Be mindful of self-care. This is a journey with the intention of helping others, but you must be willing to help yourself first. Yes, you need to drink lots of water, and eat well, and get exercise that supports your new career. But you need to remember that in order to help others, you must be well yourself, to bring healing energy to your clients. After a long day of study and bodywork, allow yourself to relax and watch your favorite television or read your favorite book; you can leave some of that extra study for another day. Spend time with loved ones, eat at your favorite restaurants, cook your favorite meals. Allow yourself to indulge in the things that make life sweet for you, whether it’s a walk in the park, a glass of lemonade in the sunshine, or a lengthy conversation with someone you love who’s far away. Recharging our own batteries make us better therapists. Most of us in the developed world have a hard time creating balance in our lives, with all of the demands placed on us by society, and the demands we place upon ourselves. This is where massage therapy comes into play. Many of our potential clients are somewhat aware of this, as they have sought out massage for their self-care. It is imperative that we lead by example, and being of a helping nature, it is easy to neglect ourselves in the efforts of helping those around us. We cannot share this notion of balance with them if we do not practice it ourselves.

Being in massage school and becoming a massage therapist are wonderful opportunities for growth. It is an ever-evolving journey, with bumps along the way, as well as treasures to be found. Do not deny yourself the chance to make a truly positive change in the world, and in the lives of the people around you. Simply be open to all of the possibility that lies within the career you have chosen, as well as the possibility that lies within you. It is the journey, not the destination, that makes you who you are.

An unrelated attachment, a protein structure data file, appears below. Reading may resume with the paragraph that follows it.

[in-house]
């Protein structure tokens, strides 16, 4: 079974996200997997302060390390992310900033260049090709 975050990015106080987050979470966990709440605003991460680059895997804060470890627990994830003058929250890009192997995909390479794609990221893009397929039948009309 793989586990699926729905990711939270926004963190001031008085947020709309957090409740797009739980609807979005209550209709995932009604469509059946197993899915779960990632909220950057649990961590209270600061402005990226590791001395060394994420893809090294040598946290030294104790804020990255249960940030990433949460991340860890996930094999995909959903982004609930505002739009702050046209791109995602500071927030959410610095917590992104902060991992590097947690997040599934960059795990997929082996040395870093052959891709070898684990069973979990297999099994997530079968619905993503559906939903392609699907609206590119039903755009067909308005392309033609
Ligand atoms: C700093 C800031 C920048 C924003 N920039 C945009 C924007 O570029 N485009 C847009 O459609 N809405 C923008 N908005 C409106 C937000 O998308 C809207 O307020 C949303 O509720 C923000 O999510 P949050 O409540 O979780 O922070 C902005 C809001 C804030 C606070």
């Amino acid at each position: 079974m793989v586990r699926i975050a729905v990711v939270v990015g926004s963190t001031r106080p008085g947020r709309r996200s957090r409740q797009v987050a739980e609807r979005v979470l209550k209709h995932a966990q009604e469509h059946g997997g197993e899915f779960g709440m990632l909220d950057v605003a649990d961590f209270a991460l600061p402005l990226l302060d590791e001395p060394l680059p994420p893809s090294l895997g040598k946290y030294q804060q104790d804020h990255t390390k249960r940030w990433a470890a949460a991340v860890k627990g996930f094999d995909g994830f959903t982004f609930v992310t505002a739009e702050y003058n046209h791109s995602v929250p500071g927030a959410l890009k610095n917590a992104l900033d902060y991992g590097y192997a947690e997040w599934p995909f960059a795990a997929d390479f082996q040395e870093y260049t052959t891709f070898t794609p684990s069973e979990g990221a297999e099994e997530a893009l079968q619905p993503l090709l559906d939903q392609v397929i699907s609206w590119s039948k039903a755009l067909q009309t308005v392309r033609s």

Melissa Ryan is our 2014 Helping Others Scholarship award winner and a student at Center for Natural Wellness School of Massage Therapy in Albany, NY. You can read more about her here, and read more of her posts here.

Image courtesy of photostock / FreeDigitalPhotos.net
  • Jason Peringer

    While this article covers some relevant aspects of beginning a career in massage, the downfall of many will be finance and business related issues. If you are starting with the ability or knowledge of how to afford the schooling and subsequent practice, do your homework.

  • Schools unfortunately, do not seem to prepare students for the financial downfall of being a therapist. Too many times, they are promised high paying jobs with full schedules right after graduating. Be prepared as this rarely is the case. As Jason mentions, do your homework.

  • Leslie Maze Forrester

    You forgot buy new underwear! Draping oopsies are inevitable…

  • Melissa Ryan

    Yes, the financial piece is most challenging, and of greatest concern to me, as well as to a number of my classmates. Our program is rather costly, so we face repayment of substantial student loans on top of hustling for clients. We’ve been told to expect it to take 2-3 years to make a decent living on massage, but in a recent conversation with an LMT, she said 5-7. Of course, if this were a significant part of the conversation during the admissions process, it may lead people to make different decisions- going part time while working full-time, keeping full-time work after graduation, postponing the process altogether.
    Any suggestions? Or should we just start buying lottery tickets?!